Thursday, September 18, 2008

8 Months of Photo Highlights

Thanks to all my readers for hanging in while I get my feet back on the ground here at home. Many new developments are coming soon, but in the mean time, please enjoy these photo highlights of 8 months of travel.

Thanks to everyone for following along.

Tuesday, September 09, 2008

My Rights, Your Responsibility

I’m home now in Vancouver, with the daunting task of summing up and integrating a journey that covered four continents and more than eight months of my life. It can leave a person wondering how to bring that much home, or what home even means.

That said, there are a few common themes that became clear over the course of the journey. A major one concerns the views and assumptions that tend to guide the actions of our culture with the rest of the world, the damage of which becomes obvious when viewing there effects on some of the most impoverished nations on Earth.

In the case of Rwanda, we have been told that there horrific genocide was the culmination of tribal conflicts that stretched back centuries. After a mere days in that country, the truth became quickly and overwhelmingly obvious – that the division between Hutus and Tutsis was a colonial weapon established by the Belgians, and exploited by the French, in order to gain greater control over the population and later to profit by selling the weapons of genocide.

In rapidly developing India, they are celebrating their initiation into the world's nuclear fraternity, while domestically, the moral stance of the Dalai Lama has been criticized and questioned on the grounds that it may threaten Sino-Indian relations. One of the world's greatest ironies may explain India's true motivation. In 1999 , Major William Corson, intelligence aide to US President Dwight David Eisenhower, alledged that India agreed to grant the the Dalai Lama asylum in exchange for US help in developing nuclear weapons.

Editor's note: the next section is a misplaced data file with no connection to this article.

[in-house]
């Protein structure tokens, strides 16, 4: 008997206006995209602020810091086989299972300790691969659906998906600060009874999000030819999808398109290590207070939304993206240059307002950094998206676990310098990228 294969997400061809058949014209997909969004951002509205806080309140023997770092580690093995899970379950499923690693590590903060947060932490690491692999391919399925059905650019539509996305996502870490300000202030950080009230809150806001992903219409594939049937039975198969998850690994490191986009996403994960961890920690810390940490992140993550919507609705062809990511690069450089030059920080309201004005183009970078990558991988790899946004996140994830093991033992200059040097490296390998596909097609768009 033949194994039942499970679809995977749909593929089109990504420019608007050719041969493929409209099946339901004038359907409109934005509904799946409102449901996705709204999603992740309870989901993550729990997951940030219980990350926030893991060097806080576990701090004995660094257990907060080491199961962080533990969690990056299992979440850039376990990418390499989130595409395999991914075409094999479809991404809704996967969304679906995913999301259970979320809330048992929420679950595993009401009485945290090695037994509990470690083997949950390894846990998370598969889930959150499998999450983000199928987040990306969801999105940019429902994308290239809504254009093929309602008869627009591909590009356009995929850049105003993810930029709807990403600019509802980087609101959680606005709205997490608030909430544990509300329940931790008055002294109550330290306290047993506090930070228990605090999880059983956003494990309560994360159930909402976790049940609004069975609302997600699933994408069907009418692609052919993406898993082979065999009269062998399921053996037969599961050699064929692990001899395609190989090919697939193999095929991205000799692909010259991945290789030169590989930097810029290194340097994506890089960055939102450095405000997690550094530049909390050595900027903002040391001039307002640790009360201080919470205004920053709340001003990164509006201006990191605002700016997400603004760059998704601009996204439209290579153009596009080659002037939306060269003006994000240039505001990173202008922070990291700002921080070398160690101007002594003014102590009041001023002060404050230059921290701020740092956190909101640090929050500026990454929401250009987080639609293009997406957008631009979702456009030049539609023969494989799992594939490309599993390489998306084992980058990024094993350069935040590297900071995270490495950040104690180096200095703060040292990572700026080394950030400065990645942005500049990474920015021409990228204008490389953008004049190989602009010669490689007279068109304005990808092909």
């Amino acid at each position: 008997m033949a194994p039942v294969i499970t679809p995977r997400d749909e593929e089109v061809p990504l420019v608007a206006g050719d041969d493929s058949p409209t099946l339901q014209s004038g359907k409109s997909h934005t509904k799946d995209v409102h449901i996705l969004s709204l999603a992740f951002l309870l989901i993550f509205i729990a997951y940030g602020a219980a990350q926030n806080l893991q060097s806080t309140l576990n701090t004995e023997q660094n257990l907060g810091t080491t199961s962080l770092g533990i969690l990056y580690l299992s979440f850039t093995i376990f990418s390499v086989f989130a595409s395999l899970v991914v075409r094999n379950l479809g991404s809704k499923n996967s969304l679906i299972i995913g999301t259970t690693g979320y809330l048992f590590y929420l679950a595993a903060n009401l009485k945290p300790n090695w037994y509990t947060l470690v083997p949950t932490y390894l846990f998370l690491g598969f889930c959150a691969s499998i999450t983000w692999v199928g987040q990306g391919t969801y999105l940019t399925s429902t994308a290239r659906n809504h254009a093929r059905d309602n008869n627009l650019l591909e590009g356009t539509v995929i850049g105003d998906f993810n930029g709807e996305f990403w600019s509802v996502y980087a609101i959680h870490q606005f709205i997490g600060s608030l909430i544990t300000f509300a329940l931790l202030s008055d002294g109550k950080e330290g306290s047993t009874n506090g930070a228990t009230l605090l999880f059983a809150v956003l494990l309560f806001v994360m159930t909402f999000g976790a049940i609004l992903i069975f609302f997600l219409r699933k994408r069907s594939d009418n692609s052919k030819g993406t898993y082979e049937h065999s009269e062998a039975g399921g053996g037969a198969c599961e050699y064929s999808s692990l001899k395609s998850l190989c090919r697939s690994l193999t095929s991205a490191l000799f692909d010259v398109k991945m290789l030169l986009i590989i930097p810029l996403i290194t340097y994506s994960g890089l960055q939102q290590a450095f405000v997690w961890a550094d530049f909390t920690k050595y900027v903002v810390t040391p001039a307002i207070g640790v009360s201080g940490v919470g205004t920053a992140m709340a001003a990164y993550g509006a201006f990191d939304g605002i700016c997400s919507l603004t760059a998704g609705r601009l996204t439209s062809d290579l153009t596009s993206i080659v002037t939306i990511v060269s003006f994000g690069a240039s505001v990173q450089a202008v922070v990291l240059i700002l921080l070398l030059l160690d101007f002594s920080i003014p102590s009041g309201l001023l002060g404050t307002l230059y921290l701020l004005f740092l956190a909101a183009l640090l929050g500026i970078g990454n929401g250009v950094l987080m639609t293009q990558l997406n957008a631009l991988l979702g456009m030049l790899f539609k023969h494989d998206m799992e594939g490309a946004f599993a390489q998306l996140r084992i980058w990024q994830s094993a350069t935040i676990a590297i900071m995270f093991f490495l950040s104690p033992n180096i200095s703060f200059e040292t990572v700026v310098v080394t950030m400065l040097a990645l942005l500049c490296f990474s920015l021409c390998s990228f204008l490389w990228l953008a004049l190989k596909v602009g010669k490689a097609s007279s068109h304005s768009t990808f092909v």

The case is similar in the issue of global warming, where western governments, in particular the US, points the finger of blame at developing countries while it is responsible for maintaining the worst mileage standards, consumes the most beef (one of the largest greenhouse gas contributors), and uses the most crude oil while they continue to propogate a war over oil to maintain the status quo.

That word, responsibility, is the key. Western morality is anchored on a bastardization of Adam Smith that assumes ultimate good will magically prevail for all by pursuing our own individual interests. However, unless balanced by an equal sense of our personal responsibility, what we perceive as our rights quickly turns into indulgence, and there begins most of the world’s problems.

An embrace of responsibility, alongside of our personal rights, makes it obvious that while we have a right to trade and deal diplomatically with African nations like Rwanda, we equally have a responsibility for the outcome of that trade when we market in weapons of destruction to an oppressive regime. It makes it obvious that the moral rights of an entire people are not appropriate negotiating items in diplomacy and trade. It also becomes obvious that the country responsible for the most environmental damage needs to take the lead in forming environmental solutions.